Alabama 3 - Power in the blood (One Little Indian)
Album number three from the crazy ensemble, they've done the tongue in cheek debut, the more serious second album, now it's time for them to consolidate their sound and show what they're really about. And, boy, have they done it in spades. "Power in the blood" has the slick production of "La Peste", but rediscovers the lively eclecticism of their debut.
It kicks off with a bit of humour, 'Two heads', which sounds like a gospel tune written by Monty Python, before launching into the strident call to revolution that is 'Power in the blood'. Anyone who still thinks that the band's tongue in cheek mix of dance music and US traditional styles is all a big joke needs to sit down and actually listen to what is a straight-forward slice of radicalism. But, in case you didn't get it that time, don't worry, there's more...
'Reachin'' is a slightly mournful piece about recovering from drug abuse and despair, with a sardonic slice at the show that made a name for them Stateside, "the Sopranos". Then it's time for the truly undeniable slice of in-your-face serious politics, 'Woody Guthrie'. Even the name shows that there's more to Alabama 3 than play, their use of different music styles is more of a tribute than a pisstake. The Cajun-tinged country music backs a powerfully anarchic song about everything from racism to globalisation and their consistent theme of miscarriages of justice. There's no messing around in the chorus,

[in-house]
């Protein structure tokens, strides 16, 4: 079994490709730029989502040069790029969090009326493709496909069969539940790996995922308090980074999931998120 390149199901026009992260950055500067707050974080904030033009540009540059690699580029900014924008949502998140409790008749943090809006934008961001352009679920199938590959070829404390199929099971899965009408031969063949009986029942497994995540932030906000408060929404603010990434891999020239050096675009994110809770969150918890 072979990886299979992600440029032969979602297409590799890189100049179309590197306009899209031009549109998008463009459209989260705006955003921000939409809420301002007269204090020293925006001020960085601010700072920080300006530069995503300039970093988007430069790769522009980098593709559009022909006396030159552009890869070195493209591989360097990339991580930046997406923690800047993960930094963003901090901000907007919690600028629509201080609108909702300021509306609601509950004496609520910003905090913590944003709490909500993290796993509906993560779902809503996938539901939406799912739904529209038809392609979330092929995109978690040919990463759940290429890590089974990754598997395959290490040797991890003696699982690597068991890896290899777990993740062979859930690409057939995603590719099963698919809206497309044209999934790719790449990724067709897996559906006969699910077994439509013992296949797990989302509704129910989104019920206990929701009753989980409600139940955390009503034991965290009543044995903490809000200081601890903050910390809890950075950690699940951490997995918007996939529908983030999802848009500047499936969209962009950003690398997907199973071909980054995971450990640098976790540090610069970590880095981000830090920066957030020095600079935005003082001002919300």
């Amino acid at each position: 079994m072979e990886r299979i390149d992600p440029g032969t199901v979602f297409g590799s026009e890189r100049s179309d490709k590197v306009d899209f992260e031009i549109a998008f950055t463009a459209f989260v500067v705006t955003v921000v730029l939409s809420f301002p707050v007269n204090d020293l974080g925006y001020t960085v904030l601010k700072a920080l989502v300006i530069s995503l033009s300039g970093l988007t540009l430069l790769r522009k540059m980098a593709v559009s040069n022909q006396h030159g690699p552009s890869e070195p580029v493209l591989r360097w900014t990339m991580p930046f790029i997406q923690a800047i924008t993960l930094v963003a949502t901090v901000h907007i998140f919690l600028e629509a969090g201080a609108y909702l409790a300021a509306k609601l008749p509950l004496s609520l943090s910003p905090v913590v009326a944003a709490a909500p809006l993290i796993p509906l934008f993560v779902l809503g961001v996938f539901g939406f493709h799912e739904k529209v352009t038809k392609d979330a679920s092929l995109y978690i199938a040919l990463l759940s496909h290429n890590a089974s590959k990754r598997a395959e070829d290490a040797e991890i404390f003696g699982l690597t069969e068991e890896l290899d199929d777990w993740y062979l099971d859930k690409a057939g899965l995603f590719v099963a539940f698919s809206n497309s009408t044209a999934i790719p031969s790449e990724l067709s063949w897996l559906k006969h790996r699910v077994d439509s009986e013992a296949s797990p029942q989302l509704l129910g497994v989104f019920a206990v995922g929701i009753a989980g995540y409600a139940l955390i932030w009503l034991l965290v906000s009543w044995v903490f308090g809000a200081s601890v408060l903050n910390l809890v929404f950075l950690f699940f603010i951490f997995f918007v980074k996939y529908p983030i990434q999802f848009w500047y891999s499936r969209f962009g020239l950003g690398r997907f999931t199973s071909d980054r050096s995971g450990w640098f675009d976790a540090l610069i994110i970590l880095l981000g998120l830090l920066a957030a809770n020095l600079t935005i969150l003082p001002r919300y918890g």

But, it's not all serious politics, the band still knows how to have a good time and pen a satirical tune. The pairing of the moody 'The devil went down to Ibiza' and the deep bass house sound of 'Strobe life' is this album's version of 'U don't dans 2 tekno anymore', a sardonic swipe at dance culture. 'R.E.H.A.B.' is a big gospel song about drugs and religion. 'Let the caged bird sing' is a delicious slice mix of blues and country about the ambivalence of terrorism, with references to Class War and Rimbaud. 'Bullet Proof' is a fabulous mix of styles, featuring a wonderfully funky vocal performance from Siobhan Parr and something between spoken blues and rapping from B Atwell, all over a funky electronic backing.
This is a must have album, D Wayne and Larry Love are in fine voice, the music is as smooth a mix of dance styles and country, folk and blues as you could imagine. It's an album you can enjoy for its great sounds or really get into with its strong political message.